Summary: (Taken from GoodReads) Meet Easie Damasco, rogue, thieving swine and total charmer.
Even the wicked can’t rest when a vicious warlord and the force of enslaved giants he commands invade their homeland. Damasco might get away in one piece, but he’s going to need help.
Thoughts: The story starts, essentially, with Easie Damasco getting caught with his hand in the wrong pocket and thus conscripted against his will, sent to the front lines of the coming war. Not being the kind of person to take this lying down, Easie uses his charm and guile to escape, stealing one of the army’s captured giants along the way, launching him forward into a large adventure that he can’t just walk away from.
With a concept like that, how can you go wrong?
Well, for starters, you could make the book into something that’s all show and little substance, relying more on character stereotypes than actual characters to help move the story along when Easie and Saltlick tire of running (which they do a lot of through the book, as they end up chased from point A to point B, then to point C, then just when you think they might get a break, bam, onward to point D). The book-long chase scene feels less like quick action and tension and more like a reason to get to the next plot point. Can’t figure out a reason why the characters would be in a certain location? Boy, that warlord and his armies caught up awfully quick, didn’t they? Time to run again!
There isn’t much world-building done through the course of the book. Hints get dropped at a wider world with more diversity than we see directly on the pages, but little of it is actually demonstrated, making the book have a very narrow and confined feel. Easie and Saltlick are, for the most part, the only characters who get any real development, which makes a degree of sense since they do feature on almost every single page of the book, but other characters who are often with them and have their own parts to play often thus feel shallow and unrealistic. And otherwise ended up playing to stereotypes. I thought I was going to like Marina Estrada a couple of times, until it was revealed that many of her actions seem influenced by past romance and that she tends to break down in womanly sobs whenever she’s frustrated at things not going her way. Not exactly a flattering depiction of the only woman in the book. True, she is a fairly tough individual and she often has to go out of her way to keep Easie in line (and she does it well), but a lot of her strength was countered, I found, by the crying scene.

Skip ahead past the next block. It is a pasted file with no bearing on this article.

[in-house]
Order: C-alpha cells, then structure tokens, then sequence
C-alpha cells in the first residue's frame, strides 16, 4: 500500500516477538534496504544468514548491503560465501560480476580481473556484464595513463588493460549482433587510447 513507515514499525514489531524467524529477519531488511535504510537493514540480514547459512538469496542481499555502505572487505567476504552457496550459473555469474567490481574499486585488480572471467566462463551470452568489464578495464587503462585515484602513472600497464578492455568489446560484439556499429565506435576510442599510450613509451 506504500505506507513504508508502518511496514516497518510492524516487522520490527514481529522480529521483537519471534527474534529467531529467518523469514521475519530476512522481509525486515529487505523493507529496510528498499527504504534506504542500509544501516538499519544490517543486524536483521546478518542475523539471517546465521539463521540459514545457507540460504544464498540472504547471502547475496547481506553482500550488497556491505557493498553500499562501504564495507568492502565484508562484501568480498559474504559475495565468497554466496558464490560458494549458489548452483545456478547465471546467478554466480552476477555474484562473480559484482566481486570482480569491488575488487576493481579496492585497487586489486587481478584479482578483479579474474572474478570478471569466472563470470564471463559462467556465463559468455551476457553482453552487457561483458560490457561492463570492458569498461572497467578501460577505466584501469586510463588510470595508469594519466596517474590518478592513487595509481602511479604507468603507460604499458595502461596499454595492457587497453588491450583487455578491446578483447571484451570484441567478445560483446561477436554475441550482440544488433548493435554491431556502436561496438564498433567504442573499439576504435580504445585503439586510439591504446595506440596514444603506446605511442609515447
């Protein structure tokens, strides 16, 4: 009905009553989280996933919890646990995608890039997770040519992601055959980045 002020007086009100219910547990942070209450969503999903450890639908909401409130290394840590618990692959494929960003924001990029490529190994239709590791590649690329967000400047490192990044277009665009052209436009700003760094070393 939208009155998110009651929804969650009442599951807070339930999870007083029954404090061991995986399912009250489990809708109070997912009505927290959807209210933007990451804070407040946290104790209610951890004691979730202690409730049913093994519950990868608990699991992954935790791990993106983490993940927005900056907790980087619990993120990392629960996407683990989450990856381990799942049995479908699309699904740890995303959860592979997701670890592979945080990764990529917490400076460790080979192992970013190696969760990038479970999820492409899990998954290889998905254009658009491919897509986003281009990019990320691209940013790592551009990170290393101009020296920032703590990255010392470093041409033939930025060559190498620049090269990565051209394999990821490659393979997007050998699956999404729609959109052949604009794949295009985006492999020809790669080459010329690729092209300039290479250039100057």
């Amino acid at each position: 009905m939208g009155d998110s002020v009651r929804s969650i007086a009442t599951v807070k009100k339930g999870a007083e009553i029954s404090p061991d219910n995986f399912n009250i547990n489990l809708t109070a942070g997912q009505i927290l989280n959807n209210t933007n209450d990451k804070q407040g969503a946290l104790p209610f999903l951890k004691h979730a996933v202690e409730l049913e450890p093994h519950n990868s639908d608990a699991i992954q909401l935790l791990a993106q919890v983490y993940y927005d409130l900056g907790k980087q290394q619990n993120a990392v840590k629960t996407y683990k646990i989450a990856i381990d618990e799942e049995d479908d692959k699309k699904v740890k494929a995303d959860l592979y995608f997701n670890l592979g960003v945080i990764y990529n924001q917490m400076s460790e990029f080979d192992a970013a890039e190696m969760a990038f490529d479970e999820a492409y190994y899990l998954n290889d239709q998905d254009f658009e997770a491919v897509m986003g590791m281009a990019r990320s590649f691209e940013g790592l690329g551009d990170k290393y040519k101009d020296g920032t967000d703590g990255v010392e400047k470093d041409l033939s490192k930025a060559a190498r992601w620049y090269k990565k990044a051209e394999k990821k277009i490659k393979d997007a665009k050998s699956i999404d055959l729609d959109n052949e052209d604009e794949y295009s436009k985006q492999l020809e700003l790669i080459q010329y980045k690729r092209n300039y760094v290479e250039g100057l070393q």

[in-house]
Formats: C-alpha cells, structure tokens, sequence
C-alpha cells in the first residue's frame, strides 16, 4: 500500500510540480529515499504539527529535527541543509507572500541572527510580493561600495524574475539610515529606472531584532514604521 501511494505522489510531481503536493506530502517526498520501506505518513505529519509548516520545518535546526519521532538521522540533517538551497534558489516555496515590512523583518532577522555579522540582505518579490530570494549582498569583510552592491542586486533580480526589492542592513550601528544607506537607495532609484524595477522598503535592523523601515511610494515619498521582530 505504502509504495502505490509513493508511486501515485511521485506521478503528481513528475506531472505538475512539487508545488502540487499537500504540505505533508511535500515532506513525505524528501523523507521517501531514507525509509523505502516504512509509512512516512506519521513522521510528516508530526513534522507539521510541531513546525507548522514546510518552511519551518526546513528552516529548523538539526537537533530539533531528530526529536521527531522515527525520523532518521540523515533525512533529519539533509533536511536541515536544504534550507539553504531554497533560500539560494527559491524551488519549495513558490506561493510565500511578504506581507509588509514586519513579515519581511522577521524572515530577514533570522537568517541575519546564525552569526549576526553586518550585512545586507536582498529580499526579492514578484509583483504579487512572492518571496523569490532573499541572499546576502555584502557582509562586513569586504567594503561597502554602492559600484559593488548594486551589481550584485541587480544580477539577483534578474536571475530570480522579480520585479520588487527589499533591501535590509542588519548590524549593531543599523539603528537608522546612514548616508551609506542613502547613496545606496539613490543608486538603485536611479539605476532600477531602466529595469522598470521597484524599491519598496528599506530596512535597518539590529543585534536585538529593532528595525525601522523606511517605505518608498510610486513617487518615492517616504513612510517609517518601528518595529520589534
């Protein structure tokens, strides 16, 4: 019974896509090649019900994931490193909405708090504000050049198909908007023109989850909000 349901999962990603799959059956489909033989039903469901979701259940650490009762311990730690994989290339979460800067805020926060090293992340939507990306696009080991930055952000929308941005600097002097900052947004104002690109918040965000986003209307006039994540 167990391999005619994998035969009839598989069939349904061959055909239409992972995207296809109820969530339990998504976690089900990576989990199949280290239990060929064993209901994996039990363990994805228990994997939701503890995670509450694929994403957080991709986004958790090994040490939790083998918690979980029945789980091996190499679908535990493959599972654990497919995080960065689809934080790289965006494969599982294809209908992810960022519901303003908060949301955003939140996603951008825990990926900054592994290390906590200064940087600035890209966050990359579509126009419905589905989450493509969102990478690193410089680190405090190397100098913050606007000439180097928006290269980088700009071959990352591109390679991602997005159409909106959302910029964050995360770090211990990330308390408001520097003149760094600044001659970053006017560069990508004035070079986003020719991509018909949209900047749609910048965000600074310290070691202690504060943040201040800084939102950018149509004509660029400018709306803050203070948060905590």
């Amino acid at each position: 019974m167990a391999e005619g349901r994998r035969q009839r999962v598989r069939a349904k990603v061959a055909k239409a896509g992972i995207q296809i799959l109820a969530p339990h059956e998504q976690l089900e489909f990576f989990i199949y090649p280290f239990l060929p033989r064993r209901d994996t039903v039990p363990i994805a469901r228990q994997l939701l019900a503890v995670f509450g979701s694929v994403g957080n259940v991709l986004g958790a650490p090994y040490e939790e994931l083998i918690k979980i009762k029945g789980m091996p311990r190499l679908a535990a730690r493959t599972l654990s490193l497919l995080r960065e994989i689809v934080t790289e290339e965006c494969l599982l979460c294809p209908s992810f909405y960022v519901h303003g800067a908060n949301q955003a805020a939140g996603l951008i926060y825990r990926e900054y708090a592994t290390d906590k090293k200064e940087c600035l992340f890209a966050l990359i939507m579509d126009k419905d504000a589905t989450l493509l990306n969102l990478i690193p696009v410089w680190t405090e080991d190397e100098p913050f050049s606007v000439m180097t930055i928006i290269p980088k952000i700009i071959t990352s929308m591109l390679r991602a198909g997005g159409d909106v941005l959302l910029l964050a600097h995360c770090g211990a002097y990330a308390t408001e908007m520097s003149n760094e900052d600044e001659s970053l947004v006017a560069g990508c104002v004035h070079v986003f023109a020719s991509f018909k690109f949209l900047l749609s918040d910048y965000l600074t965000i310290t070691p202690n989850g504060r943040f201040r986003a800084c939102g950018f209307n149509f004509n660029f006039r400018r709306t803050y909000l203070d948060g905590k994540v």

The dialogue, at least, shines in this book. Easie’s banter and devil-may-care attitude is fun to read, especially when one enjoys reading about rogues and thieves who are only living for themselves, looking out for number one. Easie himself was a real treat to experience the viewpoint of, even through the times when I wanted to smack him for being so self-absorbed. It was in-character, a character that unfolded swiftly from the beginning, and stayed true to itself as the book went on. Even when he put aside his own self-interests, he didn’t become a different person to do so.
The book wasn’t so devoid of substance that I don’t want to continue the series, but it does make me approach future books with some trepidation. I’m hoping that some of the book’s weaknesses will be lessened as the story goes on, with more time for development of the world and of characters who aren’t Easie. There’s a lot of potential, I think, for this series to become something awesome, and I’ve got my fingers crossed that it’ll end up that way in the end.